Last weekend, video cameras posted in Times Square captured a scene that has sparked outrage across the city. While struggling to arrest a resisting suspect, two NYPD officers were viciously attacked by at least six other men—all migrants, recently arrived in our “sanctuary city.” They all got away. Not long afterward, police made seven arrests related to the incident, on charges that included assault and robbery (according to reports, one of the officers’ cell phone was stolen during the fight). Adding insult to injury, at least four of the seven attackers have already been released. The attack and the subsequent release of the alleged perpetrators may shock the consciences of many New Yorkers, but anyone surprised by this hasn’t been paying attention.

The sad truth is that this episode reveals exactly what the politicians running Gotham’s city council and the legislature in Albany have invited. For years, my colleagues and I have called attention to the destructive policies that city and state officials have proposed and enacted. We’ve warned that those shifts would embolden offenders, make police more vulnerable, and put residents at risk. The Times Square episode is an amalgam of the obvious and expected effects of just a few of those policies.

New York City mayors and other city leaders have on multiple occasions defended the decision to make the city a “sanctuary”—which includes refusing to assist federal authorities seeking to deport migrants suspected of crimes. As noted in a recent article in City & State, this has been the city’s policy since 2014, and it has been state law since a state appellate court held as much in 2018.

The city council has also criminalized the use of basic police grappling techniques through the “diaphragm law,” which, on pain of criminal prosecution, prohibits the placement by cops of any pressure on the diaphragm, chest, or back of even actively resisting suspects, or otherwise restricting their airflow. The law was initially thrown out on constitutional grounds, but a state appellate court overturned that ruling in 2022. Handcuffing a grown man who is forcefully resisting is not easy, even when officers outnumber him. Yet, we ask our police to try to win these fights without running afoul of these restrictions—even when they’re surrounded by others willing to use violence to thwart the arrest.

In 2019, Albany lawmakers, with the approval of then-New York governor Andrew Cuomo, enacted a bail law that significantly expanded the number of offenders entitled to pretrial release, while maintaining New York’s status as the only state in America that prohibits the pretrial detention of defendants on public-safety grounds. Pretrial detention is only potentially on the table for defendants whose cases are eligible for remand or the imposition of bail that is too high for them to make. But the decision to remand or impose bail can only be based on flight risk. The court cannot take notice of even an obvious risk that the accused will reoffend if released.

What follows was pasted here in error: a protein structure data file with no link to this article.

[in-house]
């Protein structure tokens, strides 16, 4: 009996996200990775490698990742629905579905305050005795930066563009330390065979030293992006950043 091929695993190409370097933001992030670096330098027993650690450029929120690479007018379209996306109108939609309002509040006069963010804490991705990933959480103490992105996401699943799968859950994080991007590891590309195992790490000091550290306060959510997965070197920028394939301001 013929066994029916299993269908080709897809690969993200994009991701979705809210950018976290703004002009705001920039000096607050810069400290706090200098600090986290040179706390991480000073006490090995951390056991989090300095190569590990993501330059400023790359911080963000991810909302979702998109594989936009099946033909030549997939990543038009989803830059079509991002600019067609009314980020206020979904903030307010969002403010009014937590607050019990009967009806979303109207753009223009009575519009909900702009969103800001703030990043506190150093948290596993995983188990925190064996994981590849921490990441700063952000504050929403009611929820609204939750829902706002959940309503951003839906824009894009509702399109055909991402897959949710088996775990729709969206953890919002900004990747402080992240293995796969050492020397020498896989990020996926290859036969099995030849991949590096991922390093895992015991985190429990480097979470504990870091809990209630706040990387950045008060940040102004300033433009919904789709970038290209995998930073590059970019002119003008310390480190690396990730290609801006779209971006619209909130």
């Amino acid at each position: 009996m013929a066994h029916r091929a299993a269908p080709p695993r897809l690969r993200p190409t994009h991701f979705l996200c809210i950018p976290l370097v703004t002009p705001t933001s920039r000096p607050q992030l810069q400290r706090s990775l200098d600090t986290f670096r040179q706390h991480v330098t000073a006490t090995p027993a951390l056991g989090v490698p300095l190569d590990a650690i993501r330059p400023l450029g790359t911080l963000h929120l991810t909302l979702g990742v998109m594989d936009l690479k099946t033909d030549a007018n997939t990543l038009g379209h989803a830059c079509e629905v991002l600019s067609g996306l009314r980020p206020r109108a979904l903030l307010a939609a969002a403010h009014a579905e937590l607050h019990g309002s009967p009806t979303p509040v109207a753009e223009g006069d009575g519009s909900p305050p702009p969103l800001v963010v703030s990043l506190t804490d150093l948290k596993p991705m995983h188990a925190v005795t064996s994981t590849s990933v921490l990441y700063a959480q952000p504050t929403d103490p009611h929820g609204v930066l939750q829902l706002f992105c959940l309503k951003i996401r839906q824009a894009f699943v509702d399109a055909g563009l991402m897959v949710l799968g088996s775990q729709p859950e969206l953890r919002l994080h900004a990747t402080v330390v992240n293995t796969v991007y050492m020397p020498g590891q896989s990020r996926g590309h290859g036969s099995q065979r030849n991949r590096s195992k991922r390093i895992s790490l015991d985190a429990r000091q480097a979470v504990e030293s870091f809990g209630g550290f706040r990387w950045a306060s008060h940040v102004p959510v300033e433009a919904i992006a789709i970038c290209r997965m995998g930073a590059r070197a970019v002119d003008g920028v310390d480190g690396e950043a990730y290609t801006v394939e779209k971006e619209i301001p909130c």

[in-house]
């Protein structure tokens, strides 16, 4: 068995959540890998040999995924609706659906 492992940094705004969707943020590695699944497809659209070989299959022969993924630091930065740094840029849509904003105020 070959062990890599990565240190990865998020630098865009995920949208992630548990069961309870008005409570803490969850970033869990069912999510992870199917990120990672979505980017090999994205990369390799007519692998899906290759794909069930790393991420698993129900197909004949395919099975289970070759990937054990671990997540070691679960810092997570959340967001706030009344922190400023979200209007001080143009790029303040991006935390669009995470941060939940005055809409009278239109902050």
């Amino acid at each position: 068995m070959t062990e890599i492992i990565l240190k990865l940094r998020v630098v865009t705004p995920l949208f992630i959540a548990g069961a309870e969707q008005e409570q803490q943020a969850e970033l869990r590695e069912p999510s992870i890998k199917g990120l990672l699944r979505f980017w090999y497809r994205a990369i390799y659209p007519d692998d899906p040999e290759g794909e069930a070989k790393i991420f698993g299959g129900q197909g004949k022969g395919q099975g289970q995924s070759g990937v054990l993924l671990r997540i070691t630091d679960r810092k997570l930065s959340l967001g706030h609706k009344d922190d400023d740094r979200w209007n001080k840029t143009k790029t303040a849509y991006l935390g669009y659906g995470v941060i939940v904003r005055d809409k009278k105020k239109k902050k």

Given these policies, is it surprising that a group of migrant men were able to overpower two cops, get arrested for assault and robbery, and wind up back on the street within hours? This is exactly the situation that those pushing to “reimagine” public safety in New York have invited. Might this prove the last straw? For my part, I doubt it: New Yorkers have continued to endure anger-inducing incidents relating to the migrant crisis and the broader effort to depolice and decarcerate in New York. We’ve seen police officers get brutalized. We’ve seen brazen, unapologetic, and prolific offenders waltz out of the courthouse, knowing full well they’ll shortly return to their criminal ways. Yes, New Yorkers express disapproval at these episodes. But then everyone moves on, and nothing changes.

Not even the brutal upstate murder of Keaira Bennefield—shot dead by her husband, prosecutors allege, after he was released following his arrest for a domestic assault on her—resulted in a saner bail policy. That failure held, despite Bennefield’s being so aware of the risk to her own life that she reportedly was wearing a bulletproof vest when killed. She could see what was coming from a mile away. The law required the judiciary to blind itself to that threat. Once again, the story ignited outrage, but it didn’t change anything.

The truth is, the everyday New Yorkers upset over the insanity of the past several years haven’t shown up at the polls. They haven’t insisted that their values be represented in the halls of power. That apathy is how depolicing and decarceration advocates have racked up so many wins in recent years. That won’t change until the justified anger and frustration New Yorkers feel when confronted with these examples of their city falling into disorder translate into action. Ultimately, we have only ourselves to blame.

Photo by Spencer Platt/Getty Images


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